Throughout the course of the administration, the business assets must be protected, and the short-or-long term financial security of the business and beneficiaries must be taken into consideration. It may be necessary to raise cash to manage debt and expenses after incapacity or death. Timber may have to be sold, proper land rent rates established, and crop shares arranged.  These responsibilities are complex and something the owner may not have considered when ‘honoring’ a family member by harnessing them with the obligation to administer a large and/or unique estate or trust.  Knowing where to go and whom to contact for the best result is valuable to you and your heirs.


Tax liability is another area of complexity. While the federal estate tax is currently about $11.7 million per person (this amount is scheduled to be reduced after 2025), it is often overlooked that Oregon’s estate tax applies to estates over $1 million and the estate tax return is due, and payment must be made, 9 months after death. Oregon tax rates range from 10 to 16 percent. To minimize the estate tax, valuations for estate tax purposes must be obtained and applicable discounts determined by trained professionals. There are other tax breaks available for agricultural property that must be evaluated. Without professional guidance, the heirs may miss out on the benefit of tax strategies that would increase their inheritance and reduce the deceased owner’s tax liability and immediate cash requirements.

In short, an individual charged with the responsibility and potential liability of transferring wealth in one form or the other from one generation to another generation has a very steep learning curve. While the individual may have experience in the business operations, they likely do not have the required experience as a trustee or executor. They will spend a great deal of time in meetings with attorneys and accountants who may or may not have adequate experience in this specialized area. On the other hand, the Bank has the expertise and resources to minimize legal fees, obtain quality valuations, maintain operations, and control the cash flow and investments of the business. This does not mean that a family representative or representatives cannot work or communicate with the Bank. Rather the heirs are encouraged to talk to their Trust Officer, who is available to discuss all aspects of the ongoing administration and keep all parties informed. This is a most important aspect of our service. The work of the administration is overseen by the Bank’s Trust Committee as well as state and federal regulators. Beneficiaries and their advisors receive quarterly statements. All activity within the estate is entirely transparent, thereby eliminating any risk of distrust within the family or fraudulent activity on the part of the Trustee.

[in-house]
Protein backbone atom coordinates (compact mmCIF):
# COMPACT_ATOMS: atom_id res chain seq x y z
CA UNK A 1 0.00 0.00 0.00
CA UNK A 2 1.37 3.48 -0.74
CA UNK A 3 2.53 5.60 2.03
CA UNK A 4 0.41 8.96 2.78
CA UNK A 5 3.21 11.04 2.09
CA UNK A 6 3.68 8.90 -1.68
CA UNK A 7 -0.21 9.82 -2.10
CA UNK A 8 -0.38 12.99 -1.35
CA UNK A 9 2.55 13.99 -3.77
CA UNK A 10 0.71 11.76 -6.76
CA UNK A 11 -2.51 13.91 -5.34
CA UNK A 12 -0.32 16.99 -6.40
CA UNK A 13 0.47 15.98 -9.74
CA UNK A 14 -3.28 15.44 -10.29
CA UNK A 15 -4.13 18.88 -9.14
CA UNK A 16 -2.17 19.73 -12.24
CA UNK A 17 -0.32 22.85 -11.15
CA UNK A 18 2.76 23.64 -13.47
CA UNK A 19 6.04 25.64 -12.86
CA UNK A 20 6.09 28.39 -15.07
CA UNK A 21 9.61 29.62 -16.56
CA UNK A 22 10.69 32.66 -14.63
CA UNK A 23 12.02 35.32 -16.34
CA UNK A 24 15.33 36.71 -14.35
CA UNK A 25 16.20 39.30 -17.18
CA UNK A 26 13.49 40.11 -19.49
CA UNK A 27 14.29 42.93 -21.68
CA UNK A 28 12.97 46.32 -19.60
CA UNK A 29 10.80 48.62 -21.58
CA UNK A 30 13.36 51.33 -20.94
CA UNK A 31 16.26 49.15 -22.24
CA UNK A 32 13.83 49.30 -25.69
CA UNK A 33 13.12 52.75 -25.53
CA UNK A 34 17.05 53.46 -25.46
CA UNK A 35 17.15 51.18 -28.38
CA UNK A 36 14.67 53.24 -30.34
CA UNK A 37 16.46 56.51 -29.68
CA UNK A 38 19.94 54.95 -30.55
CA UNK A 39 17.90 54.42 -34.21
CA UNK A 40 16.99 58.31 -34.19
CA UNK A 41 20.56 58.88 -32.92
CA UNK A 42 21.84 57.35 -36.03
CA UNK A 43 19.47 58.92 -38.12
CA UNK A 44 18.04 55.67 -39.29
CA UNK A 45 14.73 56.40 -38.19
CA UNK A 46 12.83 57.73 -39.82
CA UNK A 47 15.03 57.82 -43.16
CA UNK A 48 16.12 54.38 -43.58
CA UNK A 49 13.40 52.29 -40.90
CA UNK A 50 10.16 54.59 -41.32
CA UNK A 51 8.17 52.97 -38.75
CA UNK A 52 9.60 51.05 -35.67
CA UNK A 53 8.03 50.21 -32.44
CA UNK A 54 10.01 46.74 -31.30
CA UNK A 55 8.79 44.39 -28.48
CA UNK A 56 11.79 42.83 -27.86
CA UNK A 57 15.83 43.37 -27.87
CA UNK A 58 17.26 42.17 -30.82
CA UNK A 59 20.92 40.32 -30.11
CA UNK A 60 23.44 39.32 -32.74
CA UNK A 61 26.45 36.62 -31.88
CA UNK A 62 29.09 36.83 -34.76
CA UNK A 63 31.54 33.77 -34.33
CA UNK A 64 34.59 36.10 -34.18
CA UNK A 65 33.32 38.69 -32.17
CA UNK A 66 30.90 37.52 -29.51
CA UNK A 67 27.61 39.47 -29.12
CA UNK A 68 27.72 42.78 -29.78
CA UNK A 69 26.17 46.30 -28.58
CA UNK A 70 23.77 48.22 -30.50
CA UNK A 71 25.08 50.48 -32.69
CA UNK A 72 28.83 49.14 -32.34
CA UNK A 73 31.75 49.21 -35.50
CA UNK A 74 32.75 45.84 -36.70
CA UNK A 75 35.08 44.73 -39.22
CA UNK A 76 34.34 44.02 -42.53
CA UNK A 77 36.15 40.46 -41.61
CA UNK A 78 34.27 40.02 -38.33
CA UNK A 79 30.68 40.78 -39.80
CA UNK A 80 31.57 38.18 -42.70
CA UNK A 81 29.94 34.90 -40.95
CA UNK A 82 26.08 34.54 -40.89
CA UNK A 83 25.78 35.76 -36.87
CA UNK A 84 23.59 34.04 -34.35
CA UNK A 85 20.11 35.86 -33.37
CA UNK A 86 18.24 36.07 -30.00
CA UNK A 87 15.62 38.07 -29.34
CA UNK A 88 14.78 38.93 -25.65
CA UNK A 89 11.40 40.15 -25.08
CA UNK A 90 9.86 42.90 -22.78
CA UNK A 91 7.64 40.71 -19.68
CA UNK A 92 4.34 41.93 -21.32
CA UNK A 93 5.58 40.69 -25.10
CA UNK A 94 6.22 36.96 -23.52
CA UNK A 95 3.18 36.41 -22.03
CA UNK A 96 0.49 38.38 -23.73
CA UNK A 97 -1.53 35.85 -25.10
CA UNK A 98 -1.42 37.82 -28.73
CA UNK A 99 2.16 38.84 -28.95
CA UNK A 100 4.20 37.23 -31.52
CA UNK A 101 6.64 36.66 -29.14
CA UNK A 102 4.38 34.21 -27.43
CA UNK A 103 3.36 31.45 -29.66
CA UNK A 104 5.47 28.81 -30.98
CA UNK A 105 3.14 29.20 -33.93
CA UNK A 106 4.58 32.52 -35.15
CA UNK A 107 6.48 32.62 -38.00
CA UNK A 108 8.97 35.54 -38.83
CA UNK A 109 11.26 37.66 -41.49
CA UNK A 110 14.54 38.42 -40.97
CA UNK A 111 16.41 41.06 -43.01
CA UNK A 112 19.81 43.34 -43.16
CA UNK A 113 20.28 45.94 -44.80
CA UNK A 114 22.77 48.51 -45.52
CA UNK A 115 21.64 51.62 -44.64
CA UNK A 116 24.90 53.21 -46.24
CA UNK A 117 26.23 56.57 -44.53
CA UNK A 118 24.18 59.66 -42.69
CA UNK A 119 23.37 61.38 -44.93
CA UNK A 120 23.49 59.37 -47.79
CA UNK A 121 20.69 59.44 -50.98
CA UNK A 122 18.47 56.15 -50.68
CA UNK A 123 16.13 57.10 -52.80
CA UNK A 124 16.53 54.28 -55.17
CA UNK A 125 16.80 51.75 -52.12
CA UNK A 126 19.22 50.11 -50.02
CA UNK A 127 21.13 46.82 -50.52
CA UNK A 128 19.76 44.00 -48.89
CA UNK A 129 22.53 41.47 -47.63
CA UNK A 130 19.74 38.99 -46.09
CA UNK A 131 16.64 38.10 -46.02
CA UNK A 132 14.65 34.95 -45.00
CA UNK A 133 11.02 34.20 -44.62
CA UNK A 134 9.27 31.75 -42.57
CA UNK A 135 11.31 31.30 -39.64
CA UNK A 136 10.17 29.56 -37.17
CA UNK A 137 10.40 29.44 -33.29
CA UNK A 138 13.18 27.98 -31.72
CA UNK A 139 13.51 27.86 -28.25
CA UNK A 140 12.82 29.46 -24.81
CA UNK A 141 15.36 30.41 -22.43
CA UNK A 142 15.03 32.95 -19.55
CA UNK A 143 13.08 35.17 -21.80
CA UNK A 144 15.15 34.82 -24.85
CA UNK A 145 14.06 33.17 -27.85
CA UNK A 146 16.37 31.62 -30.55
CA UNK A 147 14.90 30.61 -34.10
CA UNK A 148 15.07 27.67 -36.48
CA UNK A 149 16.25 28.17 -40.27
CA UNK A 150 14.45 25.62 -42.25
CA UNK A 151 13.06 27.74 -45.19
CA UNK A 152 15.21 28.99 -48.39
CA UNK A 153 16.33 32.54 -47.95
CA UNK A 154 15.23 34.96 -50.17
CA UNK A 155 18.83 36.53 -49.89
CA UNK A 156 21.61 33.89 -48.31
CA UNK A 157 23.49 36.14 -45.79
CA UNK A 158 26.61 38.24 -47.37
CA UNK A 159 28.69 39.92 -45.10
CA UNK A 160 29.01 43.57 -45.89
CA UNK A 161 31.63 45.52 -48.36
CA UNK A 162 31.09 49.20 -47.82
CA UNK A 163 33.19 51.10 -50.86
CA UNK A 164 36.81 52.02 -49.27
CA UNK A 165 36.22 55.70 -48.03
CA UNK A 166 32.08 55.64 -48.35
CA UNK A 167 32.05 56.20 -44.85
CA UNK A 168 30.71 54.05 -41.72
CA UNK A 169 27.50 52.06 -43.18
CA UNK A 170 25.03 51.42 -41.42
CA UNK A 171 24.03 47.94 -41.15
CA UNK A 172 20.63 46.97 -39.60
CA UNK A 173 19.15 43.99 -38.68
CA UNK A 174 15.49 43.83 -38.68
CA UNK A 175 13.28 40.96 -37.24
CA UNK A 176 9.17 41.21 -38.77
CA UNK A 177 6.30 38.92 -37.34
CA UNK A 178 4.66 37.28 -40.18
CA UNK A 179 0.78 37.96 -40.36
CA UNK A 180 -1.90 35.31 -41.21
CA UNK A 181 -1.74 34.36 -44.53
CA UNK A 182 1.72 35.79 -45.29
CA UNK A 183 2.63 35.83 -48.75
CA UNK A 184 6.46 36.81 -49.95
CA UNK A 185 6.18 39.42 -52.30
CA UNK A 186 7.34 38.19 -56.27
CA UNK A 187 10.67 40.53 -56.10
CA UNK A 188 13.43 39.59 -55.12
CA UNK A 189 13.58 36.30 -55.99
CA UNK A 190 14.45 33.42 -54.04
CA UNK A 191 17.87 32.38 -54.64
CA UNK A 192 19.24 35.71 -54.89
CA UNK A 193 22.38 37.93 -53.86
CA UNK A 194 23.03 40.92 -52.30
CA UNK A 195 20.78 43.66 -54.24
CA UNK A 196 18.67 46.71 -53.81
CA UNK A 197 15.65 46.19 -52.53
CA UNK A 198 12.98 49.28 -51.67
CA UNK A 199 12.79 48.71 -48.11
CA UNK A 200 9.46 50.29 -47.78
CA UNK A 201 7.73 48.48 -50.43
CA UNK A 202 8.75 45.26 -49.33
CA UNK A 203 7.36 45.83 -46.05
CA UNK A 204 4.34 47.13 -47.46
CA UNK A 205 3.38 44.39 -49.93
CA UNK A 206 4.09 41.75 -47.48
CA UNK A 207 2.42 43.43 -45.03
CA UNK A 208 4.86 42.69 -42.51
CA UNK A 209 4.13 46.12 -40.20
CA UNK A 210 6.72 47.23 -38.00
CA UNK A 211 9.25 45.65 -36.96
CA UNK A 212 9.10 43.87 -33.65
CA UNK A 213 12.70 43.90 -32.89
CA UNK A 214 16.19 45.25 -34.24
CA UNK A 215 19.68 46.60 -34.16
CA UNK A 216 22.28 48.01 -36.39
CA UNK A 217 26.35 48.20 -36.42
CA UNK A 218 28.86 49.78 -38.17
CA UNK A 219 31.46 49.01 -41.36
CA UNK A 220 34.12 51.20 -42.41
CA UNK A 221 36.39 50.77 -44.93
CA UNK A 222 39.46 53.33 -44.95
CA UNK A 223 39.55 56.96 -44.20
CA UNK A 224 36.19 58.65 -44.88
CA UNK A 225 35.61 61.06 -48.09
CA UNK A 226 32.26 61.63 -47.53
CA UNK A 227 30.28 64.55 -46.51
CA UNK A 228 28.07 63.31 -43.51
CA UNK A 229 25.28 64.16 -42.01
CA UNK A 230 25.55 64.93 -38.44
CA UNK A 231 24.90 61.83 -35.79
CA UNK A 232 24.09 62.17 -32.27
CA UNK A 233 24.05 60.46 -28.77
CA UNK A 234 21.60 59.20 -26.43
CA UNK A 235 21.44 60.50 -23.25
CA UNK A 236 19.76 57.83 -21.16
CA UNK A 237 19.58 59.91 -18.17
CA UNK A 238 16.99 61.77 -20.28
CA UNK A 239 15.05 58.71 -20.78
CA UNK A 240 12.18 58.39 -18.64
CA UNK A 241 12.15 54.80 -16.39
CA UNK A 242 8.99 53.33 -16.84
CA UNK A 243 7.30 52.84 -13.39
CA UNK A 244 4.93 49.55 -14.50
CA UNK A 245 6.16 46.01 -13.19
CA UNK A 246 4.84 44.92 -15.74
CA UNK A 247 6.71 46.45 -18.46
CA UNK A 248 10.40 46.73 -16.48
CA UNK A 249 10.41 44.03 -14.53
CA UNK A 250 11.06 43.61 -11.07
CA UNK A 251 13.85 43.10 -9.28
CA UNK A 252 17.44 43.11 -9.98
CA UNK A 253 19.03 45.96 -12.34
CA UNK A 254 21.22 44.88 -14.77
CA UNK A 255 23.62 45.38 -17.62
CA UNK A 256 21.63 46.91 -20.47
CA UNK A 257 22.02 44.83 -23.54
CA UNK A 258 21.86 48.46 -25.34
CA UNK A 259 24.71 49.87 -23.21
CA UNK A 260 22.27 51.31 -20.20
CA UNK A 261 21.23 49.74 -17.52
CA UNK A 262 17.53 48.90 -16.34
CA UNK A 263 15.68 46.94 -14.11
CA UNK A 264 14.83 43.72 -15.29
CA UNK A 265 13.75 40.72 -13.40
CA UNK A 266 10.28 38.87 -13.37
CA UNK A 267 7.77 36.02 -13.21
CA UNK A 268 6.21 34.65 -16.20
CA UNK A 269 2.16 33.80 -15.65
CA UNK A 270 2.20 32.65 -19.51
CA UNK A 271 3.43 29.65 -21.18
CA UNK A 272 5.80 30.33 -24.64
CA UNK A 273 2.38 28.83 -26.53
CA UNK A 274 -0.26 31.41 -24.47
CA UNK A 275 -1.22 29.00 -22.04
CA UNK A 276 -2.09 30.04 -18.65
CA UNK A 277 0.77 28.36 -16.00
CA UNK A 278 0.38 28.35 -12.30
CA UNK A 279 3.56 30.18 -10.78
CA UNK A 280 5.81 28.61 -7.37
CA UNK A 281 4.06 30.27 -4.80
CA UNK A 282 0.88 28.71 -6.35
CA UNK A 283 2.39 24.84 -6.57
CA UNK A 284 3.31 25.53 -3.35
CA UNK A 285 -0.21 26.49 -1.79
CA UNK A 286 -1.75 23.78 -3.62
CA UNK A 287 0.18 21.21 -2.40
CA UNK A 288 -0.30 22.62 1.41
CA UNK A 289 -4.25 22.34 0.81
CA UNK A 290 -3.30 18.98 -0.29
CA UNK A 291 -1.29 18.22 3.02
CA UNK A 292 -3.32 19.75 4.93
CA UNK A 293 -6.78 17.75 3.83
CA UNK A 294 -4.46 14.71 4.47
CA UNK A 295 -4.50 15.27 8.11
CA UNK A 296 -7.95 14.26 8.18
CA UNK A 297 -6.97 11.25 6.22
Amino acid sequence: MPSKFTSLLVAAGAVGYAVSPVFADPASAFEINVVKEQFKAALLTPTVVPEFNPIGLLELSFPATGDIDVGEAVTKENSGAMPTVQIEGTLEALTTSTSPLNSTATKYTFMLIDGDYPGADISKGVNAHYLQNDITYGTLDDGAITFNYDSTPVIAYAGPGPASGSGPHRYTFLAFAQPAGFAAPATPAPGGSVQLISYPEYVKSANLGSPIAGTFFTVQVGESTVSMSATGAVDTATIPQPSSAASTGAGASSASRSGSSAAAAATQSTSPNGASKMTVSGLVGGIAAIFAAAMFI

Farmers and ranchers lead a complex lifestyle and require specialized solutions. A team of advisors, including attorneys, accountants, and bankers can help you create and maintain a plan that will preserve your legacy, your lifestyle, and your way of life for your lifetime and for future generations. Please contact Oregon Pacific Bank if you would like to arrange for a consultation.